Re: Rommel's decision to advance on Tobruk in April 41

Post by Andy H » 31 Mar 2020 19:59

Hi

"which estimated that fifteen British divisions, including two armoured, were in North Africa, of which four to eight, including the armoured divisions, were in Libya. This was a considerable over estimate of the British forces then available, and also did not seem to consider the demand of the Greek expedition"

From memory much of the German Int came via the Italians and the used this as the basis of there British OoB!

In The Deceivers (Allied Military Deception in the Second World War) by Thaddeus Holt he makes mention of the Plan A-R (Attack Rommel) and the simply called 10th Armoured Division plan, whose aim it was to deceive the Germans in NA about British OoB. Plan A-R inc the fictional 1st SAS Bde, plus British Commandos recently arrived from UK and originally slighted for Op.Cordite. Whilst the 10th AD was used to cover the fact he wasn't due any armoured reinforcements for 3months. In fact a motorized Indian bde that had arrived, was nominally associated with 10th AD. This and FF Forces were also added to OoB, with the intent of feigning attack from the desert flank. In addition 2 dummy tanks a day were being produced, forming 3 RTR's by June'41.

Regards

Andy H

User avatar
Urmel
Member
Posts: 4355
Joined: 25 Aug 2008 09:34
Location: The late JBond

Re: Rommel's decision to advance on Tobruk in April 41

Post by Urmel » 01 Apr 2020 06:57

3? I'm aware of F Squadron and 38 R.T.R. - which one was the third one?
The enemy had superiority in numbers, his tanks were more heavily armoured, they had larger calibre guns with nearly twice the effective range of ours, and their telescopes were superior. 5 RTR 19/11/41

The CRUSADER Project - The Winter Battle 1941/42

User avatar
Andy H
Forum Staff
Posts: 15326
Joined: 12 Mar 2002 20:51
Location: UK and USA

Re: Rommel's decision to advance on Tobruk in April 41

Post by Andy H » 01 Apr 2020 11:08

Urmel wrote:
01 Apr 2020 06:57
3? I'm aware of F Squadron and 38 R.T.R. - which one was the third one?
Hi

It doesn't mention specifics and the only thing it goes onto mention is that 4th was formed in the November.

Regards

Andy H

User avatar
Urmel
Member
Posts: 4355
Joined: 25 Aug 2008 09:34
Location: The late JBond

Re: Rommel's decision to advance on Tobruk in April 41

Post by Urmel » 01 Apr 2020 13:29

I’ll have a look see, must have missed one.
The enemy had superiority in numbers, his tanks were more heavily armoured, they had larger calibre guns with nearly twice the effective range of ours, and their telescopes were superior. 5 RTR 19/11/41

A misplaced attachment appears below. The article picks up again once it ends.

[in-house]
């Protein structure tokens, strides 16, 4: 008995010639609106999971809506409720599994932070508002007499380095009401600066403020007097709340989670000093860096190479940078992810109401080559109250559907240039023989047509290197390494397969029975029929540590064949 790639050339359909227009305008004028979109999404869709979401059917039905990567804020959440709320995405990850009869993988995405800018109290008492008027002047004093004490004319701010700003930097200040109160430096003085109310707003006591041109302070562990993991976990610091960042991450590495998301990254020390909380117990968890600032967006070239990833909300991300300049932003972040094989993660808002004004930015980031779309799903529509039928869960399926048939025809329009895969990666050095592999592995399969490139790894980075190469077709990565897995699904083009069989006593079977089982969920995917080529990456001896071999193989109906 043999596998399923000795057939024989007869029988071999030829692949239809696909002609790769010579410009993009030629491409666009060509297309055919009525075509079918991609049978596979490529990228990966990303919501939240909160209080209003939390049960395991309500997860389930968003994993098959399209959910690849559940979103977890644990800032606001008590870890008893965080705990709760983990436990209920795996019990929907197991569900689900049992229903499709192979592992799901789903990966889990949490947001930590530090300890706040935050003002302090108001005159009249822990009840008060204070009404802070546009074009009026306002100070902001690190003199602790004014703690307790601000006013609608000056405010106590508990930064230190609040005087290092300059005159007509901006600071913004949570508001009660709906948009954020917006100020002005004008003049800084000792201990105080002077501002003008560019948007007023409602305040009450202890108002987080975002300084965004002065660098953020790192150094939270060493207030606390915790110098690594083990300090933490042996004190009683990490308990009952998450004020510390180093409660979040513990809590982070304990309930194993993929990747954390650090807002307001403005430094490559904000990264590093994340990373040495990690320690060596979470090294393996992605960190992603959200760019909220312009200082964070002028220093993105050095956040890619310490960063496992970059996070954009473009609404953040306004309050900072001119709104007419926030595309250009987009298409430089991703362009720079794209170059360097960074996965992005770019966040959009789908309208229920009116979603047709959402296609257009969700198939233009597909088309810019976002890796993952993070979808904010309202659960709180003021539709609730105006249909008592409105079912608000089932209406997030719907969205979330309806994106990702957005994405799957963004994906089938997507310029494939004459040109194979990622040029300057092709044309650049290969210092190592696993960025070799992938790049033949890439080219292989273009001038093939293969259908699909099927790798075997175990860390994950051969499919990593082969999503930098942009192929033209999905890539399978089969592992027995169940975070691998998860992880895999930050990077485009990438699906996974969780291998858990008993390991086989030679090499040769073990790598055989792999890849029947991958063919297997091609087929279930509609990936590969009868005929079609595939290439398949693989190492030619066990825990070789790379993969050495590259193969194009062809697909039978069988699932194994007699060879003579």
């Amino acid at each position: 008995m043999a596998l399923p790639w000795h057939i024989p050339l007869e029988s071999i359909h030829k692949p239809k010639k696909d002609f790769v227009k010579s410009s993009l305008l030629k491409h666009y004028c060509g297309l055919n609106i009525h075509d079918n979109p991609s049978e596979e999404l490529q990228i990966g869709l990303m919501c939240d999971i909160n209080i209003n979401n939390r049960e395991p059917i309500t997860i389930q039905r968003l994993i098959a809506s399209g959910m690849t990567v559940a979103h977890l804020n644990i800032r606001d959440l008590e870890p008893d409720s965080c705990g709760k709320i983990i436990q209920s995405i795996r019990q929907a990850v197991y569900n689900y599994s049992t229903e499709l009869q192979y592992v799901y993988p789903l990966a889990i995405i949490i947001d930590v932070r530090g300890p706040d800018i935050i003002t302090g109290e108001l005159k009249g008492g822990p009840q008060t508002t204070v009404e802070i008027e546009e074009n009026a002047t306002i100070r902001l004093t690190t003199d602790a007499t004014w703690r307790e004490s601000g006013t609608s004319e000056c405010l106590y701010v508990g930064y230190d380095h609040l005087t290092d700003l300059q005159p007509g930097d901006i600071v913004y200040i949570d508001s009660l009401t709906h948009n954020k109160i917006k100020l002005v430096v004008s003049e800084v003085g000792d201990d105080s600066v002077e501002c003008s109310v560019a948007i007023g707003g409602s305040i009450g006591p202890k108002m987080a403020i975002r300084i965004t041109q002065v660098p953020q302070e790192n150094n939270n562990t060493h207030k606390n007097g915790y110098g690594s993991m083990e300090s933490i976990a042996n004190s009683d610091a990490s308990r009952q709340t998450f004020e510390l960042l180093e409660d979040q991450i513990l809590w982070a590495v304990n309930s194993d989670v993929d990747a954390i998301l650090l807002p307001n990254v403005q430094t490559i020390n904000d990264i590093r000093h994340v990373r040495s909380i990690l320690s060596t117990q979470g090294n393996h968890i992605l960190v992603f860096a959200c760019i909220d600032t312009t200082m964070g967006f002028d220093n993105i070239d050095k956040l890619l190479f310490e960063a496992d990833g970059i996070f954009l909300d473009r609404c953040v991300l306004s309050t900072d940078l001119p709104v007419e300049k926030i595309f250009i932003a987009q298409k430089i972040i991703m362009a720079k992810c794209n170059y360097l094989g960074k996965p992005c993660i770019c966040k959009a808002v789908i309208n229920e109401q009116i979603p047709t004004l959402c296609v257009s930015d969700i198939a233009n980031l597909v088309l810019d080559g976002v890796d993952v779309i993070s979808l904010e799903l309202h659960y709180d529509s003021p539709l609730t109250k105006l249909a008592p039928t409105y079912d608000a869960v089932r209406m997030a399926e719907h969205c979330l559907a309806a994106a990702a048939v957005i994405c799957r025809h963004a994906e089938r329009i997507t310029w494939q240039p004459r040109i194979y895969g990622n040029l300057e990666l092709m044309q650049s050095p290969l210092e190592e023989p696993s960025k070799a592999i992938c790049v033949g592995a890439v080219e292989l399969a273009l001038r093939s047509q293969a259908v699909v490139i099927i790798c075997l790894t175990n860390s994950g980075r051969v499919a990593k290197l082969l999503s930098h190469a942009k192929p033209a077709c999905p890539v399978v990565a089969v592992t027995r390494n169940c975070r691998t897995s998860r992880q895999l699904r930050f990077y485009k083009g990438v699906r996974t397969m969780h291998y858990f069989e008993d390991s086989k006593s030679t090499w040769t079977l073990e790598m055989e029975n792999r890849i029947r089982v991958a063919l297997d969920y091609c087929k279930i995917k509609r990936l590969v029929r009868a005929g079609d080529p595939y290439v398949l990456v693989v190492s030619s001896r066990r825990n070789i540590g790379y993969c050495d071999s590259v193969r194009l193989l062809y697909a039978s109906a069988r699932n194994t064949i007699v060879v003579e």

The CRUSADER Project - The Winter Battle 1941/42

Gooner1
Member
Posts: 2016
Joined: 06 Jan 2006 12:24
Location: London

Re: Rommel's decision to advance on Tobruk in April 41

Post by Gooner1 » 02 Apr 2020 12:29

I don't see the assumption that "The strength of the tank force on both sides is the decisive factor in the timing and outcome of any major operation" as being a sound one. If it were Tobruk should have fallen quite easily.

User avatar
Urmel
Member
Posts: 4355
Joined: 25 Aug 2008 09:34
Location: The late JBond

Re: Rommel's decision to advance on Tobruk in April 41

Post by Urmel » 02 Apr 2020 14:50

Disagree for the following reasons. The assumption is really reflecting the ability to force project over a wide distance. If he had started at Agheila with 280 tanks, rather than 120, more would have made it to Tobruk. In reality, by the time he got to Tobruk he had hardly any operational tanks left. If the attack on Easter Sunday had gone in with 140 tanks (allowing for 50% attrition) and a full regiment of infantry rather than an exhausted battalion, it would have been curtains for the garrison.
The enemy had superiority in numbers, his tanks were more heavily armoured, they had larger calibre guns with nearly twice the effective range of ours, and their telescopes were superior. 5 RTR 19/11/41

The CRUSADER Project - The Winter Battle 1941/42

Gooner1
Member
Posts: 2016
Joined: 06 Jan 2006 12:24
Location: London

Re: Rommel's decision to advance on Tobruk in April 41

Post by Gooner1 » 03 Apr 2020 12:26

Urmel wrote:
02 Apr 2020 14:50
Disagree for the following reasons. The assumption is really reflecting the ability to force project over a wide distance. If he had started at Agheila with 280 tanks, rather than 120, more would have made it to Tobruk. In reality, by the time he got to Tobruk he had hardly any operational tanks left. If the attack on Easter Sunday had gone in with 140 tanks (allowing for 50% attrition) and a full regiment of infantry rather than an exhausted battalion, it would have been curtains for the garrison.
If the Axis wait the 6-8 weeks for 15th Panzer to arrive its unlikely they'd get a relatively free pass at El Agheila/Mersa el Brega.
If Cyrcom chose to use this period of grace to make the very poor tank country of their forward positions a main line of resistance, I think the Axis will have a very tough job to break through it.

Also if the Tiger Convoy still gets routed through the Mediterranean, its probable that one or more of the ships would be diverted to Tobruk, if not Benghazi.

User avatar
Urmel
Member
Posts: 4355
Joined: 25 Aug 2008 09:34
Location: The late JBond

Re: Rommel's decision to advance on Tobruk in April 41

Post by Urmel » 03 Apr 2020 14:03